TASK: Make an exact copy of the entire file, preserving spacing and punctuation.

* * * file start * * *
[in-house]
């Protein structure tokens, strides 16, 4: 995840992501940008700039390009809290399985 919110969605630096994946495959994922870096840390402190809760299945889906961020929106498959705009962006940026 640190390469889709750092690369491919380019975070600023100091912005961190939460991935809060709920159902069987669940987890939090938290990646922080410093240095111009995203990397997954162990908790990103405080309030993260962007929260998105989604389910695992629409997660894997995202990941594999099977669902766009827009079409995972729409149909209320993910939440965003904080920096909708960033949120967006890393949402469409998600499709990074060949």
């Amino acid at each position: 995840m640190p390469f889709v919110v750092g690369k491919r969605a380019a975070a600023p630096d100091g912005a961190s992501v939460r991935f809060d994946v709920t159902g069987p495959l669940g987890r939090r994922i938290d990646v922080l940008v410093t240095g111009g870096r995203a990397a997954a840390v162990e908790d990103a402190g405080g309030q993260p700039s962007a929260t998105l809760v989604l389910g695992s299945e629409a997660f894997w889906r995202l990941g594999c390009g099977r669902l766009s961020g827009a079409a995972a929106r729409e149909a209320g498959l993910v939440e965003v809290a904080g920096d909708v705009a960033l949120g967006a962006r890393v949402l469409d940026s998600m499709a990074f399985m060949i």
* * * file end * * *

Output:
[in-house]
């Protein structure tokens, strides 16, 4: 995840992501940008700039390009809290399985 919110969605630096994946495959994922870096840390402190809760299945889906961020929106498959705009962006940026 640190390469889709750092690369491919380019975070600023100091912005961190939460991935809060709920159902069987669940987890939090938290990646922080410093240095111009995203990397997954162990908790990103405080309030993260962007929260998105989604389910695992629409997660894997995202990941594999099977669902766009827009079409995972729409149909209320993910939440965003904080920096909708960033949120967006890393949402469409998600499709990074060949």
């Amino acid at each position: 995840m640190p390469f889709v919110v750092g690369k491919r969605a380019a975070a600023p630096d100091g912005a961190s992501v939460r991935f809060d994946v709920t159902g069987p495959l669940g987890r939090r994922i938290d990646v922080l940008v410093t240095g111009g870096r995203a990397a997954a840390v162990e908790d990103a402190g405080g309030q993260p700039s962007a929260t998105l809760v989604l389910g695992s299945e629409a997660f894997w889906r995202l990941g594999c390009g099977r669902l766009s961020g827009a079409a995972a929106r729409e149909a209320g498959l993910v939440e965003v809290a904080g920096d909708v705009a960033l949120g967006a962006r890393v949402l469409d940026s998600m499709a990074f399985m060949i």